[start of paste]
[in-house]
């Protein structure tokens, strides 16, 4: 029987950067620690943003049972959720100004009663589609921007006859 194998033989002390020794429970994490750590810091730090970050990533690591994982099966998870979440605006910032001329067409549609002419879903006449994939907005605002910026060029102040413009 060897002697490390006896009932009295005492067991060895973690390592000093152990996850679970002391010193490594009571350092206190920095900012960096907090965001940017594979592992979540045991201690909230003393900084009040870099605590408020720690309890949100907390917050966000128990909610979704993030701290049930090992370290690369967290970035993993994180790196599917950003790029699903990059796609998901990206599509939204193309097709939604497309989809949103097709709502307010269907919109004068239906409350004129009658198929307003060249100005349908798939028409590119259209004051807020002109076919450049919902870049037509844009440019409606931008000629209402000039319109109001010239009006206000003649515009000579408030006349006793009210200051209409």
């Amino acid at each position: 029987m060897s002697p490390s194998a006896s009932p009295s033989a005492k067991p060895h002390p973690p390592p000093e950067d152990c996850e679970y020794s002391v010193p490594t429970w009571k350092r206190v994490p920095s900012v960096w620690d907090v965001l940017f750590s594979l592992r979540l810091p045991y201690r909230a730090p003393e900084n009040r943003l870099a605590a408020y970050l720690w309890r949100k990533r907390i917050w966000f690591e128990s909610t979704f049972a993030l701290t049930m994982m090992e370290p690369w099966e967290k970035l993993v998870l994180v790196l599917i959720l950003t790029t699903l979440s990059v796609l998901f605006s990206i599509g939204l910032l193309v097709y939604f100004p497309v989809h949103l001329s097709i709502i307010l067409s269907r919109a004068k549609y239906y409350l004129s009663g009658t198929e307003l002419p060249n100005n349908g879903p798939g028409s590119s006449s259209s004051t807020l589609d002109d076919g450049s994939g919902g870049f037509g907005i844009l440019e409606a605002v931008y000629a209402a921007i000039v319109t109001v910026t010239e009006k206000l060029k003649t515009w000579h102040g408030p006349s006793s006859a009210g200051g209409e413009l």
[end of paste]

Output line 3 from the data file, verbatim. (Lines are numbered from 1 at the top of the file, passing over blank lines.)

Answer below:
């Amino acid at each position: 029987m060897s002697p490390s194998a006896s009932p009295s033989a005492k067991p060895h002390p973690p390592p000093e950067d152990c996850e679970y020794s002391v010193p490594t429970w009571k350092r206190v994490p920095s900012v960096w620690d907090v965001l940017f750590s594979l592992r979540l810091p045991y201690r909230a730090p003393e900084n009040r943003l870099a605590a408020y970050l720690w309890r949100k990533r907390i917050w966000f690591e128990s909610t979704f049972a993030l701290t049930m994982m090992e370290p690369w099966e967290k970035l993993v998870l994180v790196l599917i959720l950003t790029t699903l979440s990059v796609l998901f605006s990206i599509g939204l910032l193309v097709y939604f100004p497309v989809h949103l001329s097709i709502i307010l067409s269907r919109a004068k549609y239906y409350l004129s009663g009658t198929e307003l002419p060249n100005n349908g879903p798939g028409s590119s006449s259209s004051t807020l589609d002109d076919g450049s994939g919902g870049f037509g907005i844009l440019e409606a605002v931008y000629a209402a921007i000039v319109t109001v910026t010239e009006k206000l060029k003649t515009w000579h102040g408030p006349s006793s006859a009210g200051g209409e413009l």